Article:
Musically this show is very impressive. The first half of the series sounds very reminiscent of the likes of Cowboy Bebop and various other series previously scored by Yoko Kanno. As the series moves into it’s second half it moves more towards grand orchestral or sweeping choral pieces. After watching the first few episodes in both English and the original Japanese I opted to watch the rest of the series in English. This is because, for the most part, the dub version has been very well handled. There are a few characters where the choice of vocal talent wasn’t the best but on the whole the rest of the voice cast more than compensate for them.

Ultimately if you were the kind if person who hated RahXephon because on first inspection it seemed like a pale clone of Evangelion, or avoided Madlax as it was essentially Noir all over again, then this show isn't for you. But if you're able to enjoy a show on it's own merit then this one to check out both for it's sheer entertainment value and eye pleasing animation.

Extras:

Here’s where this box set falls down somewhat. Apart from a “Tarot card gallery” on disc one, all you get as extras is a pair of trailers on each disc. No art galleries, no commentaries and certainly no behind the scenes features.

The Trinity Blood Complete Collection is available now from most high streets and online retailers.

Black Cat Complete Collection Collection

Black Cat Complete Box Set
Label:
MVM
Certificate:
15
Format:
DVD
Discs:
6. (24 episodes)
Running time:
552 mins approx
Subtitles:
English
Video:
16.9 anamorphic
Sound:
English 5.1, Japanese 2.0
Release date:
15th November 2010
RRP:
£39.99 - Amazon - Play - MVM

Brief synopsis:

A third of the world’s economy has come under the control of a secretive organisation known as Chronos, who maintain order and control though the use of their elite “Chronos Numbers“, specially trained enforcement agents both famed and feared for being ruthless, emotionless and, above all, deadly. One of these operatives, Train Heartnet, codename “XIII”, is tasked with the eradication of a new bio-weapon before it can be used to threaten Chronos's position of power. But when XIII finally comes face to face with his target, and realises that it's actually a genetic experiment in the shape of a young woman, his resolve wavers and he allows the girl to escape. Chronos are understandably unimpressed with this sudden change of heart in one of their trusted agents and soon the hunter soon finds himself becoming the hunted.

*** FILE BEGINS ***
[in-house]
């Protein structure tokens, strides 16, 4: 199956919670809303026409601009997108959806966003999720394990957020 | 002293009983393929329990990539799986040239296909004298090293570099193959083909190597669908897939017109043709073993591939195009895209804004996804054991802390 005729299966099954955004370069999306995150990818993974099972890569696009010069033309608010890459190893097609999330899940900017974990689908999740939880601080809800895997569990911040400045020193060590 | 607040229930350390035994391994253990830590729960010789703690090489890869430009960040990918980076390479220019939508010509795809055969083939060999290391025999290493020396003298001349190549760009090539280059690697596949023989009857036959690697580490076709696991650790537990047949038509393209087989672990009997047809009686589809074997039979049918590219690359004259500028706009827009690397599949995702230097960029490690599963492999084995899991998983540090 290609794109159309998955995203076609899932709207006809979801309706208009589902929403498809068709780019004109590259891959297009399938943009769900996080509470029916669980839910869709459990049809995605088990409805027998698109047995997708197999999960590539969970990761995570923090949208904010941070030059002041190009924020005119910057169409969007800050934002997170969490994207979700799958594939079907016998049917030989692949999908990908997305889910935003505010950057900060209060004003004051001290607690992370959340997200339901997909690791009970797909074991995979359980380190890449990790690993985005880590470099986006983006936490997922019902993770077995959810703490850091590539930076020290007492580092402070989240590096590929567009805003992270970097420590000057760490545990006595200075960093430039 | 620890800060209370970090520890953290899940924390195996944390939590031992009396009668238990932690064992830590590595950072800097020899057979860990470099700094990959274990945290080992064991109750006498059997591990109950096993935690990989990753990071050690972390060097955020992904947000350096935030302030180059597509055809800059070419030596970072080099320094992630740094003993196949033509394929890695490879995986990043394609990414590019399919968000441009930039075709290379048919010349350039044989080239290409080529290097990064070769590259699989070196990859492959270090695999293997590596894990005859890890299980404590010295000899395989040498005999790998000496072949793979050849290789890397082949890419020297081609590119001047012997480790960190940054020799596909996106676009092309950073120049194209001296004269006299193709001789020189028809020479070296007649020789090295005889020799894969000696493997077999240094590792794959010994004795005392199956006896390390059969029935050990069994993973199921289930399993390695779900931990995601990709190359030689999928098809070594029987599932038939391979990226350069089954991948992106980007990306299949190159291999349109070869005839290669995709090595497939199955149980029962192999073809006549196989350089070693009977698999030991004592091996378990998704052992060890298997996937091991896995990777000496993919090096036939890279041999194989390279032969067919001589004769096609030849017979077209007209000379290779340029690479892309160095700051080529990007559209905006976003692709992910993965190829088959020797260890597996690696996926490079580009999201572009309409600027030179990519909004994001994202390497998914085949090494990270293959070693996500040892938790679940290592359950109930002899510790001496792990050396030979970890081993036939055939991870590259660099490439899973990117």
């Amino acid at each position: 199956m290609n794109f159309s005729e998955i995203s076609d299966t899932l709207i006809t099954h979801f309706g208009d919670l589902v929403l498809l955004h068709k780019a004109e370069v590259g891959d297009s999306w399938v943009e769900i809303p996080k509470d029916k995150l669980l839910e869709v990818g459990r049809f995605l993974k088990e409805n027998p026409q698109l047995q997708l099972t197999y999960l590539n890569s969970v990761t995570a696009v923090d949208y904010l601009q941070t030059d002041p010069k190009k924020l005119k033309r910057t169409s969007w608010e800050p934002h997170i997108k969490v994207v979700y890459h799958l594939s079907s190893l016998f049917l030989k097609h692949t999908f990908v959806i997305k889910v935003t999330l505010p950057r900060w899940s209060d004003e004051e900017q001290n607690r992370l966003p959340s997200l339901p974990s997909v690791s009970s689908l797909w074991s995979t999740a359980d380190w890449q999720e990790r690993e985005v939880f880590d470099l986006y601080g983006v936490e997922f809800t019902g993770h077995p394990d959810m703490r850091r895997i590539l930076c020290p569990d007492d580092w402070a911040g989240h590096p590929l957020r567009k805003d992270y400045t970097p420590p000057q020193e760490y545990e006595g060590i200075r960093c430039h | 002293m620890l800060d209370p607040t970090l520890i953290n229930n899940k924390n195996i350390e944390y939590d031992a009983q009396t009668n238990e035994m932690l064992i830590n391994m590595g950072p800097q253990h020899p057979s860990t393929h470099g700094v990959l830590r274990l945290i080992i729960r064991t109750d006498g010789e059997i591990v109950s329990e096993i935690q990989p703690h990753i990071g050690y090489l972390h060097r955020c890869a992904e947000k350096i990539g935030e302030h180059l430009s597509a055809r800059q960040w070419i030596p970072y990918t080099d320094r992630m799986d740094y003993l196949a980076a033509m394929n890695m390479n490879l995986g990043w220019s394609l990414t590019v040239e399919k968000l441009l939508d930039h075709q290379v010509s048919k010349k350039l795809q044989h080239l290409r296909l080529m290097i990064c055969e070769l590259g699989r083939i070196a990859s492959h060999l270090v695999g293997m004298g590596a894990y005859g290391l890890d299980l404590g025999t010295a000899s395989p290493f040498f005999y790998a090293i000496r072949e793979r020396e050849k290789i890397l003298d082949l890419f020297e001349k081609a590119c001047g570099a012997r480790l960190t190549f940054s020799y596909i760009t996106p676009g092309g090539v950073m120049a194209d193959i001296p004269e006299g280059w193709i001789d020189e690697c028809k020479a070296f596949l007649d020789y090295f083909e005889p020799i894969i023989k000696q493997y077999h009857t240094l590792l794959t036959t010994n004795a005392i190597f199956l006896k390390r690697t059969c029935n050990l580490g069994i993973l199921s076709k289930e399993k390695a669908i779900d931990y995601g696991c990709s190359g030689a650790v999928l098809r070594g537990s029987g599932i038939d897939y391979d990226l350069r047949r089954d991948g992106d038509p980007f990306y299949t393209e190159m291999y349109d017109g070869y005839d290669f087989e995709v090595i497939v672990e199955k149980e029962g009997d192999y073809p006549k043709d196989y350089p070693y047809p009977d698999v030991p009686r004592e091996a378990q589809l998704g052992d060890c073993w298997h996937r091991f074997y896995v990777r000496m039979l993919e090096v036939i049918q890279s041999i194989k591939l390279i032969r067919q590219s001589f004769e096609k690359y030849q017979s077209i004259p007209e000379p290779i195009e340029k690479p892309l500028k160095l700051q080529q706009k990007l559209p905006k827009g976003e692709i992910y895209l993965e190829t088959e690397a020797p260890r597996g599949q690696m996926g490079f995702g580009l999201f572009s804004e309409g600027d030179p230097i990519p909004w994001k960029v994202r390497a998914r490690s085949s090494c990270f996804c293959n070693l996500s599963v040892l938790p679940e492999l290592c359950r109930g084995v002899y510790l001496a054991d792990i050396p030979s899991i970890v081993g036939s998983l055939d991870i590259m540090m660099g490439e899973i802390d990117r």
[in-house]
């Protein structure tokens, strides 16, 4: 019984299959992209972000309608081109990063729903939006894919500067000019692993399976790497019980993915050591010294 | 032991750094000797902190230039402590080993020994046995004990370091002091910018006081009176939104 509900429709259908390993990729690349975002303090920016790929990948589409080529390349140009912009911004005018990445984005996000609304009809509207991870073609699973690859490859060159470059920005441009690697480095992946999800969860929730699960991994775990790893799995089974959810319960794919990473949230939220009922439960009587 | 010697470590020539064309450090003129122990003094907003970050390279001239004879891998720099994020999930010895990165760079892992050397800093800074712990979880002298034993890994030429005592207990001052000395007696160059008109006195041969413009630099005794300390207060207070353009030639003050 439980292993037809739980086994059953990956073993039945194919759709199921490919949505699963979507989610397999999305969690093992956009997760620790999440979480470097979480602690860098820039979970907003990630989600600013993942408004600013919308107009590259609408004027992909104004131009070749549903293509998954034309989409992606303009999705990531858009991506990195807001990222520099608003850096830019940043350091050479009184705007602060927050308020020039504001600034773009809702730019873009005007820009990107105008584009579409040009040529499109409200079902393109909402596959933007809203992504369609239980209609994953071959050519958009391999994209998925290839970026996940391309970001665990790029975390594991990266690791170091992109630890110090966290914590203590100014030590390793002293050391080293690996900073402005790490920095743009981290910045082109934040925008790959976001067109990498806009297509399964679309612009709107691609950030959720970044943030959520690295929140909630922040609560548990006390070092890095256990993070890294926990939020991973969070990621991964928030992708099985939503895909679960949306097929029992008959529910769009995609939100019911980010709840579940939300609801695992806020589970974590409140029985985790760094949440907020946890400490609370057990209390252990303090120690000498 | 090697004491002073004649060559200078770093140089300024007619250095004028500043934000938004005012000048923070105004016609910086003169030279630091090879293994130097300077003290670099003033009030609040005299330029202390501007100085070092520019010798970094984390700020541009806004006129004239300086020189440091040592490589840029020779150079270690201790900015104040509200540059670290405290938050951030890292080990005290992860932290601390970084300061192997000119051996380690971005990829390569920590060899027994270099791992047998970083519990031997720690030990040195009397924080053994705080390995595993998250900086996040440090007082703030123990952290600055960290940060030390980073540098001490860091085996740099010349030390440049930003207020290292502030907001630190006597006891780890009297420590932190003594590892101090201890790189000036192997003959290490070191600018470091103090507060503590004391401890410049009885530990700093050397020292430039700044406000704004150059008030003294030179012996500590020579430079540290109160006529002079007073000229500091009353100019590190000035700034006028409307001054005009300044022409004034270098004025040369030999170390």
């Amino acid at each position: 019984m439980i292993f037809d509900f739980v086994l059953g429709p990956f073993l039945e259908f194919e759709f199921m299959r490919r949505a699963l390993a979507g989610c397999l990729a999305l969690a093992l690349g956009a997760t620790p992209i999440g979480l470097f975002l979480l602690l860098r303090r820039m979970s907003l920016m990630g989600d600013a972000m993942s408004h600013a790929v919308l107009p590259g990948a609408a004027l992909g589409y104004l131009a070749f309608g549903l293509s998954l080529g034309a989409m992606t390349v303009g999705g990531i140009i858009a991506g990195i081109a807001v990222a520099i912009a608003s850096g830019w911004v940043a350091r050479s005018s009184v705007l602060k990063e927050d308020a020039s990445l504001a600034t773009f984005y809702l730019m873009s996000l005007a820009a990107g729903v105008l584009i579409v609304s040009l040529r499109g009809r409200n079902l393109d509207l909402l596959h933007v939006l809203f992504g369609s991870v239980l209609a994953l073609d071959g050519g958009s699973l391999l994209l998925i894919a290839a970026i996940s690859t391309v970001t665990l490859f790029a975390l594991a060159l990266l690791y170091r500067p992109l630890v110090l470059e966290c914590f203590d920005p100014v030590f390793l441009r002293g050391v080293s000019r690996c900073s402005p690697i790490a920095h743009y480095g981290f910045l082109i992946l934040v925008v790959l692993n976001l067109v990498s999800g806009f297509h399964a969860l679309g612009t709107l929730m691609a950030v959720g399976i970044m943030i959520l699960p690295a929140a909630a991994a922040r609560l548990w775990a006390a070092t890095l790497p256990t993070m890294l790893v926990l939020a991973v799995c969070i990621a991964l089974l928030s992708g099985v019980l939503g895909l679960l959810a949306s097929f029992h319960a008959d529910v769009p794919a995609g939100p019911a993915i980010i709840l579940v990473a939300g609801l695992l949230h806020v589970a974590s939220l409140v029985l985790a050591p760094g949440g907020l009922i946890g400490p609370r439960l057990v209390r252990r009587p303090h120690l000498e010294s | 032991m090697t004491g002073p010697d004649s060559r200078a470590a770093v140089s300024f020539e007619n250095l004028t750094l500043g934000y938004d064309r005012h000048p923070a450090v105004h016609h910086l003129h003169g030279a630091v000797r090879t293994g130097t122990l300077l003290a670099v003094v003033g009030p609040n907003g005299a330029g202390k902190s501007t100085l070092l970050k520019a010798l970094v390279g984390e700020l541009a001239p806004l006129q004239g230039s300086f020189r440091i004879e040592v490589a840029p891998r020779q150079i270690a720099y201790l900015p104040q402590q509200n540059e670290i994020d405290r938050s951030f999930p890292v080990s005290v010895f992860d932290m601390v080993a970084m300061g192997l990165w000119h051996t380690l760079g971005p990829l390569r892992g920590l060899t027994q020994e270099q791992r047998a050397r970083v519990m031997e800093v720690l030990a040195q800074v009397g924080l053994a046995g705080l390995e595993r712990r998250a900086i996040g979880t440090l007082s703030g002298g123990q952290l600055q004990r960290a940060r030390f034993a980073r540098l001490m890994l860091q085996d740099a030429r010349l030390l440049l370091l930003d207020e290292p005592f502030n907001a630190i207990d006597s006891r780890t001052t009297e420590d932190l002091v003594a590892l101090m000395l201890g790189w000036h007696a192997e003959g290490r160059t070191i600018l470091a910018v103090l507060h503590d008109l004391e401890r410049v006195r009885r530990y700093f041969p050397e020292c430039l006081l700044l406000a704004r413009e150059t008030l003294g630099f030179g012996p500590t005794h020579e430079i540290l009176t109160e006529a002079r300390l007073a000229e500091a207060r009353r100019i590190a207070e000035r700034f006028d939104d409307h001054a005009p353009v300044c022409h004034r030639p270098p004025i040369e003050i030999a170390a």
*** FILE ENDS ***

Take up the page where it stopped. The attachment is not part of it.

Black Cat
Enter Sven Vollfied, a former agent for the International Bureau of Investigation turned bounty hunter for hire. Sven would have all the qualities necessary to make quite the name for himself as a successful bounty hunter but for one major problem; Sven’s strong sense of chivalry and personal pride just keeps getting in the way of him actually making any money. When Sven takes the newly independent Train ain as his new partner they make quite the team, even more so when they’re joined by Eve, the shape-shifting bio-weapon earlier saved from certain death by Train. This highly resourceful, though permanently penniless, team of bounty hunters is ready to take the city by storm, but the city may never be ready for them.

Comments:

Based on the highly popular manga by Kentaro Yabuki (who would go on to use a number of the characters again in his later work ToLoveRu), according to US distributor Funimation, the Black Cat anime was their most profitable and sought after anime release of 2006. This box-set includes all 24 episodes including the elusive fifteenth episode that was only broadcast in its native Japan by a single broadcasting station.

Animated by production studio GONZO in a age before they started stuffing CGI into every scene of every show, whether it needed it or not, Black Cat is a visually stylistic comedy thriller which takes what seems to be quite a tight budget and really makes the best of it. While the animation hasn’t aged as well as many of it’s contemporaries, it’s unconventional use of scene composition and limited colour pallets to indicate moods and lighting schemes keeps this show looking, if not 100% fresh, then at least interesting to the eye. Both the English language version and the original Japanese version have some strong voice acting (eagle eared listeners to the Japanese version will be able to pick out Oh My Goddesses’ Belldandy and FMP’s Teletha Tesstarossa) but both versions, the dub especially, do at times bounce rather erratically between the serious and silly ends of the vocal spectrum which can be quite jarring at times.

Black Cat
And this really is where Black Cat fails to fall on it’s feet in that it doesn’t seem to know if it’s a serious neo-noir thriller or romantic action comedy and clumsily tries to mix the two together. When asked the big question, i.e., “will it blend?” the answer seems to be “not very well, no”. The main villains, the “Apostles of the stars”, come over like a bunch of weirdoes with even weirder powers engaging in plenty of over the top posturing in impractical costumes and it can be rather hard to take the heroes seriously during their moments of pathos when you know that in a few minutes the ending titles will kick off with chibi cat versions of the main characters dancing about to a rather silly song.

This is a shame as the original manga managed to blend both the serious and comedic elements convincingly without detrimentally affecting either. However, even when all’s said and done, this show does still make for a entertaining viewing experience with lots of action and plenty of character driven storylines.

Extras:

Text-less opening and closing animations, Trailers.

Black Cat Complete Collection Collection is available now from most high streets and online retailers.